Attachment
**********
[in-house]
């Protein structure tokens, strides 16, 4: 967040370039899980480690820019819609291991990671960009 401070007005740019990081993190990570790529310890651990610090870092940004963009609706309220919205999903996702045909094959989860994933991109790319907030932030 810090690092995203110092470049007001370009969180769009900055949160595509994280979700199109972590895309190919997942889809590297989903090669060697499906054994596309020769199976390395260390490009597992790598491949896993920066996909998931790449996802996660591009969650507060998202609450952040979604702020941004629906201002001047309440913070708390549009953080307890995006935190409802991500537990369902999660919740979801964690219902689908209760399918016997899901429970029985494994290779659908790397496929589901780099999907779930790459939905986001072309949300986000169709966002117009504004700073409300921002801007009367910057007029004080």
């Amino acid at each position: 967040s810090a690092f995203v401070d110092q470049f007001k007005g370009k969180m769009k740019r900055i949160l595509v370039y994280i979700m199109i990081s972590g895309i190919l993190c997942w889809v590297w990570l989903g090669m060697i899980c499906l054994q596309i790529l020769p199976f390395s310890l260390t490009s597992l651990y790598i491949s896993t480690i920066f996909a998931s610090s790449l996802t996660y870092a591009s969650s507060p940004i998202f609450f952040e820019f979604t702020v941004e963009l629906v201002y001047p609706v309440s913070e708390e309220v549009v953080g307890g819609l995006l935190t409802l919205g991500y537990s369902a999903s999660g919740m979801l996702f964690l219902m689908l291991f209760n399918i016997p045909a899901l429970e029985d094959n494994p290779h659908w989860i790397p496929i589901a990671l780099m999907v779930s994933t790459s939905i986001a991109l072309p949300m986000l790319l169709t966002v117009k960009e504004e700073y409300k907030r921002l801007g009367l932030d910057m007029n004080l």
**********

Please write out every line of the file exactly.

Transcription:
[in-house]
């Protein structure tokens, strides 16, 4: 967040370039899980480690820019819609291991990671960009 401070007005740019990081993190990570790529310890651990610090870092940004963009609706309220919205999903996702045909094959989860994933991109790319907030932030 810090690092995203110092470049007001370009969180769009900055949160595509994280979700199109972590895309190919997942889809590297989903090669060697499906054994596309020769199976390395260390490009597992790598491949896993920066996909998931790449996802996660591009969650507060998202609450952040979604702020941004629906201002001047309440913070708390549009953080307890995006935190409802991500537990369902999660919740979801964690219902689908209760399918016997899901429970029985494994290779659908790397496929589901780099999907779930790459939905986001072309949300986000169709966002117009504004700073409300921002801007009367910057007029004080």
């Amino acid at each position: 967040s810090a690092f995203v401070d110092q470049f007001k007005g370009k969180m769009k740019r900055i949160l595509v370039y994280i979700m199109i990081s972590g895309i190919l993190c997942w889809v590297w990570l989903g090669m060697i899980c499906l054994q596309i790529l020769p199976f390395s310890l260390t490009s597992l651990y790598i491949s896993t480690i920066f996909a998931s610090s790449l996802t996660y870092a591009s969650s507060p940004i998202f609450f952040e820019f979604t702020v941004e963009l629906v201002y001047p609706v309440s913070e708390e309220v549009v953080g307890g819609l995006l935190t409802l919205g991500y537990s369902a999903s999660g919740m979801l996702f964690l219902m689908l291991f209760n399918i016997p045909a899901l429970e029985d094959n494994p290779h659908w989860i790397p496929i589901a990671l780099m999907v779930s994933t790459s939905i986001a991109l072309p949300m986000l790319l169709t966002v117009k960009e504004e700073y409300k907030r921002l801007g009367l932030d910057m007029n004080l």